Your complaints and biases regarding the film’s “Critic” character only sounds like you coming off as defensive, and it reveals the very thing that M. Night was talking about, like a self-fulfilling action taking place.
This type of metatexual scriptwriting and storytelling by Screenplay Authors (like The Wachowskis did with the Matrix series) is precisely what makes a movie like “Lady In The Water” that much more brilliant, enjoyable, and richer in Value. Because it brings out the nature of the Critic’s brusied Ego to have to confront their own fallacies and biases when it’s presented on camera – inadvertently writing a piece on how you DIDN’T appreciate the deeper significance or subtleties behind the movie to begin with.
Most of us who enjoyed this film were able to connect to this story intuitively as well as objectively. Any invested viewer of M. Night’s is already aware that his screenplays are gonna be eccentric and very thematic of deeper meanings, albeit a spiritually or world-conscious one. Even when folks don’t truly get the films or they just blatantly write these scathing reviews due to ignorance and narrow-minded viewpoints, no one can ever say that he wasn’t original. 🤷🏾♂️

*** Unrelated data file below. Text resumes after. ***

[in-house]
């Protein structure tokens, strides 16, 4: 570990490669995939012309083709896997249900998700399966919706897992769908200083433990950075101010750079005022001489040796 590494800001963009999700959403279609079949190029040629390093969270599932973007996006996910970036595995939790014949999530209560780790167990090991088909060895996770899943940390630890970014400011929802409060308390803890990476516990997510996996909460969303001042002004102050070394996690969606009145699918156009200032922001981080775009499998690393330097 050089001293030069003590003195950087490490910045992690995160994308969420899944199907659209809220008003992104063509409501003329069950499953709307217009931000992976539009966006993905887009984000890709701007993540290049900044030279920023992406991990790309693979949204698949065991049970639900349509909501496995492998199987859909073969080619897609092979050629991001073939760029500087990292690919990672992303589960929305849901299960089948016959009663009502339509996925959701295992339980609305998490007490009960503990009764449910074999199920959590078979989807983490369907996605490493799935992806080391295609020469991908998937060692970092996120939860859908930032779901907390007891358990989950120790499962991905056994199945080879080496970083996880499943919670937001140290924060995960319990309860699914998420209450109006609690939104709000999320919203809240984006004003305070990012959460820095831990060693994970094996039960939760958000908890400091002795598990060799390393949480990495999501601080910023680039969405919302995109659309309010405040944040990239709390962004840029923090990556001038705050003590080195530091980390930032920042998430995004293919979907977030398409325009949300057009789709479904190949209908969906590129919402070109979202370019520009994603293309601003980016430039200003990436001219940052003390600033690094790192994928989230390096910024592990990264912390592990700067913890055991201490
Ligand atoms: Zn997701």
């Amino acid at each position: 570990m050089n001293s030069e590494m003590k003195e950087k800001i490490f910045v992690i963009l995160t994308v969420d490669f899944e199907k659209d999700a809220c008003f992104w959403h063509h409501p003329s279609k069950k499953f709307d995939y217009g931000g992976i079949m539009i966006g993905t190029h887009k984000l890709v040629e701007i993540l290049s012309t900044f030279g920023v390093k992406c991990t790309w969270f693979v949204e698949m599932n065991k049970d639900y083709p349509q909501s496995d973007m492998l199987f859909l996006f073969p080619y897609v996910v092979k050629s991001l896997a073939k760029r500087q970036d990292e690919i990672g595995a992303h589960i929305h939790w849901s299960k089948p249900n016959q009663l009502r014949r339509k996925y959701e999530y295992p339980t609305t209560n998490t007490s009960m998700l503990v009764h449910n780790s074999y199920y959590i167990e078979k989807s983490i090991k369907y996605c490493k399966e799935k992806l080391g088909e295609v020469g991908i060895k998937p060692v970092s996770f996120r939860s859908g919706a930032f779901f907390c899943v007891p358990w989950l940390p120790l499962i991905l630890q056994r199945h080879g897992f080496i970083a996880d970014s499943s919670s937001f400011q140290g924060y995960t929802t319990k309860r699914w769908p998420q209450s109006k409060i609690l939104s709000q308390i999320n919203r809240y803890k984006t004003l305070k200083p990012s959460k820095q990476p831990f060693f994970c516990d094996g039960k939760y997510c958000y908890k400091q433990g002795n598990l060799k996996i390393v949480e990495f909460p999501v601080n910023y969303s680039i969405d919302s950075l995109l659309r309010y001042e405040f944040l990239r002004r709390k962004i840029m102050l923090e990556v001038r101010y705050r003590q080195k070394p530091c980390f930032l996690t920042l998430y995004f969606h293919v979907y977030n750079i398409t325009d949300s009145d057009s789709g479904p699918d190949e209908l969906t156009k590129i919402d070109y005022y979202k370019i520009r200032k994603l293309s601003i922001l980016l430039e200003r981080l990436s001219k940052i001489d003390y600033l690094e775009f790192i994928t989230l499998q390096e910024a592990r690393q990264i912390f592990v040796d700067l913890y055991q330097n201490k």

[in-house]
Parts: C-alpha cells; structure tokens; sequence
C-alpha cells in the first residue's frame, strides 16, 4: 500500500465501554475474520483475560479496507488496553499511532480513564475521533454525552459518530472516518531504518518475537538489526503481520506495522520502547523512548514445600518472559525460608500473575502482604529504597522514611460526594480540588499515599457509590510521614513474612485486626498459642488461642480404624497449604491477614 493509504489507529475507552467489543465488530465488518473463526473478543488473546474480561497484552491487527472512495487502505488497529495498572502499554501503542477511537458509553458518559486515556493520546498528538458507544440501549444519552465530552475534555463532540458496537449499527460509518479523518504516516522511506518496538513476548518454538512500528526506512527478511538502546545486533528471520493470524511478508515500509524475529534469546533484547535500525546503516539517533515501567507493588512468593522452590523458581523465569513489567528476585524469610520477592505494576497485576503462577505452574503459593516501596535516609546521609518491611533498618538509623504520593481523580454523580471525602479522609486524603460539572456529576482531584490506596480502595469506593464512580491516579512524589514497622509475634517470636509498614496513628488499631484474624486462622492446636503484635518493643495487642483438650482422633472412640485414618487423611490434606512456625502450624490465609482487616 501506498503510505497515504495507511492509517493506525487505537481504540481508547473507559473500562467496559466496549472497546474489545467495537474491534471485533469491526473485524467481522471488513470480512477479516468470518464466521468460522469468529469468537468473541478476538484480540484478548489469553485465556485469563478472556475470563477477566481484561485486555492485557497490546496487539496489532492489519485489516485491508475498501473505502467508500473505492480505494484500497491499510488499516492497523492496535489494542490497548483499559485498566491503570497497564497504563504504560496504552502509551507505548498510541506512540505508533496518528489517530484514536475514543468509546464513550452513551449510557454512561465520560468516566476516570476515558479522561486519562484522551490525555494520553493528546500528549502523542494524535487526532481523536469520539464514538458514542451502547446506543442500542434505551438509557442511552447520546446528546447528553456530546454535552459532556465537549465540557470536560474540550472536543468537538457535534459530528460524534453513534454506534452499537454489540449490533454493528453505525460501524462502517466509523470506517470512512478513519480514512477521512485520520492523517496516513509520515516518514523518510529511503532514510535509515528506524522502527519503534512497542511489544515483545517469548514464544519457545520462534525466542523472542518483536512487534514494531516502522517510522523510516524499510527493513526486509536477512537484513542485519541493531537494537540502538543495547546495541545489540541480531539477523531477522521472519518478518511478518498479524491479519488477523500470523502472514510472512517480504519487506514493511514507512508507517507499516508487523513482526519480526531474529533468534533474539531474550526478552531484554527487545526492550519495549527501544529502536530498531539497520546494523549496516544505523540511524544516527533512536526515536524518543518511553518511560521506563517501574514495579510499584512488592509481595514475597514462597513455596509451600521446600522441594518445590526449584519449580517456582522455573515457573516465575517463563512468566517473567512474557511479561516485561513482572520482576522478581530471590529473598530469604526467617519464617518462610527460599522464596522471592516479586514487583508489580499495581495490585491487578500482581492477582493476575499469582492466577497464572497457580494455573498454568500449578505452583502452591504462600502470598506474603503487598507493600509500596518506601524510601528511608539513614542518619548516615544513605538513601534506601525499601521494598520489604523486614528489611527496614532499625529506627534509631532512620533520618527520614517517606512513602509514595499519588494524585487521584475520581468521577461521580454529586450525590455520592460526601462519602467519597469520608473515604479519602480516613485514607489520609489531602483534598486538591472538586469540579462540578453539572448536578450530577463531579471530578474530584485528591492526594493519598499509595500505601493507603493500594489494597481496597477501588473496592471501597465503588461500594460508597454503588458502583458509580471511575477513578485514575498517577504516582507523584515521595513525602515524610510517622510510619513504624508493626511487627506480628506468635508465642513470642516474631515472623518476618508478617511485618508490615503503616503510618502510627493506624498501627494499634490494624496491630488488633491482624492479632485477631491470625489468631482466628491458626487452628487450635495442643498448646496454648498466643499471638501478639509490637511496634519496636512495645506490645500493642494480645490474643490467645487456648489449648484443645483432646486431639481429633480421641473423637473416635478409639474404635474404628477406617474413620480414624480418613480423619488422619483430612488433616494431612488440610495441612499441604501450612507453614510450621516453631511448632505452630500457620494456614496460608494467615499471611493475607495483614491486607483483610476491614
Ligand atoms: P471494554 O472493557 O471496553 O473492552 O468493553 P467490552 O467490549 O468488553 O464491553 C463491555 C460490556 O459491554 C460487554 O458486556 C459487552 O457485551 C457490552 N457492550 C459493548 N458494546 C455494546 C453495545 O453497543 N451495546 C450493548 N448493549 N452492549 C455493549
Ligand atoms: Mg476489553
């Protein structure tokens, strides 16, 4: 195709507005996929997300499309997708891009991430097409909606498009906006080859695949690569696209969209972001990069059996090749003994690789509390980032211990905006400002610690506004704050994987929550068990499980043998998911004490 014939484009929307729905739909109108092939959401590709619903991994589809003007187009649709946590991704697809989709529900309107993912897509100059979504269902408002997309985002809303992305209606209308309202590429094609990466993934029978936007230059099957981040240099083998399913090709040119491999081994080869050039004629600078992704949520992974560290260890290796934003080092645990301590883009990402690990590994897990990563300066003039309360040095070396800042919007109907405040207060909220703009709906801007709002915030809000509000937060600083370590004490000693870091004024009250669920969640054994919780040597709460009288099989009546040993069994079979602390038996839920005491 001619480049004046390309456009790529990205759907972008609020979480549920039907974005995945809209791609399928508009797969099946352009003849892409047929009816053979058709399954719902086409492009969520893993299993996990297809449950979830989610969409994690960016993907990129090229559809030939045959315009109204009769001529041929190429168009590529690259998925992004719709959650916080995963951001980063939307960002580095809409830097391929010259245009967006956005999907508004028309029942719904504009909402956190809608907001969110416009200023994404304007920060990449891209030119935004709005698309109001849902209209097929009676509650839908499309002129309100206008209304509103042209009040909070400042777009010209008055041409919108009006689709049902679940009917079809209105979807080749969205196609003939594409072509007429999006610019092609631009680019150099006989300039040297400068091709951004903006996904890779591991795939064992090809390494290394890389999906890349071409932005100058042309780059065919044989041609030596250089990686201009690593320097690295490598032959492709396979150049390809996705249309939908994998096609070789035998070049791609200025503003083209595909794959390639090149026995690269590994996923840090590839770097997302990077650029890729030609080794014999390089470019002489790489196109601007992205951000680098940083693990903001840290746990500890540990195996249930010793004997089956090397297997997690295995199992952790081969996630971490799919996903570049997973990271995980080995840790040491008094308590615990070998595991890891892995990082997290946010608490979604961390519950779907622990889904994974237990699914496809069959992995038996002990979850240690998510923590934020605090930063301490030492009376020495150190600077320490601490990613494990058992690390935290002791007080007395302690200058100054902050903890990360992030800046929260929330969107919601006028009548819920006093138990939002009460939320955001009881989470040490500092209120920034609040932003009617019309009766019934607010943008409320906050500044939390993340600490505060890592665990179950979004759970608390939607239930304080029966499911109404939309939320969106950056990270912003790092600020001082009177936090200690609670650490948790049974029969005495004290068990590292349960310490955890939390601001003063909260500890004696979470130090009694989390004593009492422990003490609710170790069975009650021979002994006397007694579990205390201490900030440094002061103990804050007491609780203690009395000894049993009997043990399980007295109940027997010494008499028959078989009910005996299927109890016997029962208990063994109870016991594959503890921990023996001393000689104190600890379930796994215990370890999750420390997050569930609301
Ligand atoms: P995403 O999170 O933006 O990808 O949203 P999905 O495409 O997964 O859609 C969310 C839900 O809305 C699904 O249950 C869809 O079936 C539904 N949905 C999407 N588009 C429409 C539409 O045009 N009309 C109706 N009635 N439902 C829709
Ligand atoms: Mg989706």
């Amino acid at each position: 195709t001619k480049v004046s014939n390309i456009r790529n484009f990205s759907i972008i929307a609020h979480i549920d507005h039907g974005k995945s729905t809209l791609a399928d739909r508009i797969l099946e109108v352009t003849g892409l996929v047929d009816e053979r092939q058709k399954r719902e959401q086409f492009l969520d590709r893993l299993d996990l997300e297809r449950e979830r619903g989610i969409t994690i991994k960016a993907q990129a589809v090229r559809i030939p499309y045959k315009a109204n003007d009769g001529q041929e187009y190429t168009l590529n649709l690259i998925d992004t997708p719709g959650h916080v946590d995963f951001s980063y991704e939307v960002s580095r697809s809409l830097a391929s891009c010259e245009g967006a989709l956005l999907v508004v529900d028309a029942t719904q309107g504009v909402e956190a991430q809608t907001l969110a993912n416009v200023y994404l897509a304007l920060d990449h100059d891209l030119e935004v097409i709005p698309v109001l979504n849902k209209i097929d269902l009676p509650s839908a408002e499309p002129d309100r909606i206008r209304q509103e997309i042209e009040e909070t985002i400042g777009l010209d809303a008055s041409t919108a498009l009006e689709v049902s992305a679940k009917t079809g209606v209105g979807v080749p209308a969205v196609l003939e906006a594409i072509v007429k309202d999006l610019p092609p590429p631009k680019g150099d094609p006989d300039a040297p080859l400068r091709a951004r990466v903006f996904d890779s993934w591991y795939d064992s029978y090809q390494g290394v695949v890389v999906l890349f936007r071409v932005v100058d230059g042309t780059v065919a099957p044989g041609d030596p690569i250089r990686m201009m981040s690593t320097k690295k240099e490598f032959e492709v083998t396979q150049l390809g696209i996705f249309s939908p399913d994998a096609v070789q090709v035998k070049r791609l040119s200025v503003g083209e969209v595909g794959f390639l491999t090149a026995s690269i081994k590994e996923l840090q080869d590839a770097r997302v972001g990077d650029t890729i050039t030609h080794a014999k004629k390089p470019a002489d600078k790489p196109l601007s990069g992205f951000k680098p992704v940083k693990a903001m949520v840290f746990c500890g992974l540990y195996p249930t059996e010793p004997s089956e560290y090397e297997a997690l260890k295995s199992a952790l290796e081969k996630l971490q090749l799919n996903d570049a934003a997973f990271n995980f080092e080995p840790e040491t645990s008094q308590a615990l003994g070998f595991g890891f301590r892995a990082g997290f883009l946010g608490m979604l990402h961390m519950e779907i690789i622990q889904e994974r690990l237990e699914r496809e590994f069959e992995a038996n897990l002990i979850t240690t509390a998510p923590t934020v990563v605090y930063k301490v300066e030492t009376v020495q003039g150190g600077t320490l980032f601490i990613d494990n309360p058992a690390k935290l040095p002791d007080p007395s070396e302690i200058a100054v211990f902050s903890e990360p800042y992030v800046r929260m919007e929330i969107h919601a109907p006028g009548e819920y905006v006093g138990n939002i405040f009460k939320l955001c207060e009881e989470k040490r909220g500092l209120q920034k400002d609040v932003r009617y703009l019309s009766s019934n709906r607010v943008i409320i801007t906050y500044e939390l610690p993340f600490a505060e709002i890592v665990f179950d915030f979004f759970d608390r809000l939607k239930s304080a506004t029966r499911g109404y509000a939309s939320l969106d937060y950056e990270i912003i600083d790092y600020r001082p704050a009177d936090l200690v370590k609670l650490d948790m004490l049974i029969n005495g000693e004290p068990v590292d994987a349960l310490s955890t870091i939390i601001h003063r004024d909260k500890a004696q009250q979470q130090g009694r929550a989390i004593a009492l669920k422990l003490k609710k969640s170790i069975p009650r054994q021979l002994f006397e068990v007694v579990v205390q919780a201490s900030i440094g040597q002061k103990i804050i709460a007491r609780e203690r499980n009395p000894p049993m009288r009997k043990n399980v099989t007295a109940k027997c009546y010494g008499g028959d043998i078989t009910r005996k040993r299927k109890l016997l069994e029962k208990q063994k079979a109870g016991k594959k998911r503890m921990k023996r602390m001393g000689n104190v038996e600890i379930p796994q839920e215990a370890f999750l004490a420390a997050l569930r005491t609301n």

February 13, 2022 at 3:47 am
Garber is alive and well. I love this movie. I will enjoy it over and over. I’m 61 yrs old. It’s the fantasy world I never could find in my youth. I lived a nightmarish adolescence. I think I’ll watch it again right now.
January 25, 2023 at 1:15 pm
Love the comments above! Lady in the Water IS “The Cookbook”, as all the metaphors are a recipe for sustained community. For me the half-warrior is the most obvious symbol, representing the role of an all-volunteer militia to displace a standing military (I grew up watching Star Trek, so I already understood that idea).
I love that the residents of the Cove are stumbling around most of the movie trying to understand rituals and customs that no longer persist in our hyper-hierarchical society, yet those customs must have been second nature to our ancestors. The beautiful thing is they are all willing to look foolish to save their own precious little community.